Date of Award

Spring 5-5-2023

Level of Access Assigned by Author

Open-Access Thesis

Degree Name

Doctor of Philosophy (PhD)


Civil Engineering


Aaron Gallant

Second Committee Member

Dana N. Humphrey

Third Committee Member

Eric N. Landis

Additional Committee Members

Carlos A. Vega-Posada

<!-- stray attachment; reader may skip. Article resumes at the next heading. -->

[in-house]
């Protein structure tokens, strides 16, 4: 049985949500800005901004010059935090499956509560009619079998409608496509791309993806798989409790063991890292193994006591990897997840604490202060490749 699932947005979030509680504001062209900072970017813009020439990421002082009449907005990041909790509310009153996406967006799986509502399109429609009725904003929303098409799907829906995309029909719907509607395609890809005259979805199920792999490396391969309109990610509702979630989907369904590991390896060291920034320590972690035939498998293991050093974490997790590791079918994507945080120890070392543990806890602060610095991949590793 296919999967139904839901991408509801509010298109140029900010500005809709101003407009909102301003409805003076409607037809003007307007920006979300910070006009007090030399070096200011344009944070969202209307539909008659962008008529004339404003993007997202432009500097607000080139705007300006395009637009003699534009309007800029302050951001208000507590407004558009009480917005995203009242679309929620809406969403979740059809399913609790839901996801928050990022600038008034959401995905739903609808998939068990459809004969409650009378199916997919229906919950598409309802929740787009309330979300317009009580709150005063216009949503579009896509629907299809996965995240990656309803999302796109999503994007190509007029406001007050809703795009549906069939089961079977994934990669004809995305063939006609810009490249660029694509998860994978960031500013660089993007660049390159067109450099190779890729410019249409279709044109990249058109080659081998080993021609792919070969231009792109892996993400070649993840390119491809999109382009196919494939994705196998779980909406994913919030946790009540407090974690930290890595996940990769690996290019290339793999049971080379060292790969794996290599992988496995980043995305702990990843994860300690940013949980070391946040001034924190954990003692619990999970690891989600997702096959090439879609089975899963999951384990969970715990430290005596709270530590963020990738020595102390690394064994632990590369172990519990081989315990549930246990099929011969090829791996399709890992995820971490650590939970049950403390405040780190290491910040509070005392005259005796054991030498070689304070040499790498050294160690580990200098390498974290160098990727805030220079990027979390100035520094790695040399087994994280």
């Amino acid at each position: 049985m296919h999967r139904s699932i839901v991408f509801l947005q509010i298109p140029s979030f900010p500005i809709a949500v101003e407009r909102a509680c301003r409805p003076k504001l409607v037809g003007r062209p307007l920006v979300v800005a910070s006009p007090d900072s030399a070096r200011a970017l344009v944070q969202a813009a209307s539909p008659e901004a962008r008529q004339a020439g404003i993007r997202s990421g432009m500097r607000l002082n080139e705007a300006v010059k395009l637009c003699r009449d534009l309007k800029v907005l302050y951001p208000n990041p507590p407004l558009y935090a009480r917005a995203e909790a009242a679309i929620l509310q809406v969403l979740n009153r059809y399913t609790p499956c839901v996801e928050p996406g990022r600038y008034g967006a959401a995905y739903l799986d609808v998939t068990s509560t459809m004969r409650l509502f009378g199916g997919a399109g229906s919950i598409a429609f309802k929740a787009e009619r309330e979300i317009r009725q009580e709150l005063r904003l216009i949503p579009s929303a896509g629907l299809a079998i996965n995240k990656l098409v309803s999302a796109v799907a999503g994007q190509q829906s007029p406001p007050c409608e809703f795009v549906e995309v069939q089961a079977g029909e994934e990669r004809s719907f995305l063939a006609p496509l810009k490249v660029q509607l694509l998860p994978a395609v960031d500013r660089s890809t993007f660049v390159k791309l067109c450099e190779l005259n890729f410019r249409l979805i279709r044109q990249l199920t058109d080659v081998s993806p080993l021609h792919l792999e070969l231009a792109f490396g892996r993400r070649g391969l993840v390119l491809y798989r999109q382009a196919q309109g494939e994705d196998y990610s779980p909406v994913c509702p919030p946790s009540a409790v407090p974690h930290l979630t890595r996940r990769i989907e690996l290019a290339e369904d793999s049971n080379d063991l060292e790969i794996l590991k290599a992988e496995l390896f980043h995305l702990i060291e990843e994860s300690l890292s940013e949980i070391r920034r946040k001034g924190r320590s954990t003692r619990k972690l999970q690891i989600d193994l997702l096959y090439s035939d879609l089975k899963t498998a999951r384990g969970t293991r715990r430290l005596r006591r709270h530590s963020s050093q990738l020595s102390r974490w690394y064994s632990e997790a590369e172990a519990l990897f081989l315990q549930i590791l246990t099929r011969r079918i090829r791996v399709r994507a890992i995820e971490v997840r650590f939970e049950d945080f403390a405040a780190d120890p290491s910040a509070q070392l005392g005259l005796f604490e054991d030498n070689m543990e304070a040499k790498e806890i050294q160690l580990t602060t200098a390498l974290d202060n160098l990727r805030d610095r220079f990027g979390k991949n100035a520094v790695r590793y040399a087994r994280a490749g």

Challenging subsurface conditions often dictate the need to augment subgrade soils’ in-situ properties via chemical stabilization, a simple method of construction that is widespread globally. Chemical stabilization typically involves the field mixing of calcium-based additives like cement, lime, or fly ash. However, there is increasing awareness of the large carbon footprint associated with typical stabilizing agents. The cement and lime industries currently contribute approximately 10% of all anthropogenic carbon dioxide emissions worldwide each year and are expected to increase. Thus, the development of approaches to chemically stabilize subgrade soils that reduce net carbon emissions would be desirable and align with larger societal initiatives to reduce the rate of global warming. Accelerated carbonation is a nascent approach to chemically stabilize materials. Soil carbonation describes the process whereby carbon dioxide is introduced into soil mixed with chemical additives and sequestered to generate a carbonate binder. However, aside from small elemental and bench-scale experiments, little has been done to evaluate potential methods that would enable carbonation in the field. Lime is a material that’s readily available in the United States but relatively unexplored with respect to carbonating soil. Hydrated lime in particular is a calcium-based additive with relatively high solubility in water and high efficiency with respect to the absorption of dissolved CO2 to precipitate carbonate minerals. Thus, it is a resource that may be relied on to carbonate soil. In this study, an elemental testing phase was carried out to evaluate the use of hydrated lime as a chemical stabilizing agent, as well as the state parameters influencing the rate of binder formation and degree of mechanical improvement. This initial study informed an experiment evaluating surface carbonation, a method with the potential to be scaled and applied across large areas. The experiments were carried out with highly frost-susceptible silt in a large soil box. The durability of the carbonated material was tested in a large environmental chamber, where the effects of soaking and frost action were examined. Carbonation with hydrated lime was shown to be a rapid method to stabilize soil, with equivalent mechanical properties as soils stabilized with conventional cement-based additives like cement, and durable under freeze-thaw conditions. It was demonstrated that surface carbonation has the potential to carbonate soil thicknesses typically associated with the stabilization of foundation materials for surface transportation infrastructure. Moreover, carbonation could substantially reduce net carbon dioxide emissions associated with lime production. Recent policy shifts in the United States, most notably the passage of The Inflation Reduction Act, are providing significant incentives for use of construction materials and products that result in substantially lower levels of embodied greenhouse gas emissions. Thus, soil carbonation technology is ripe for development.

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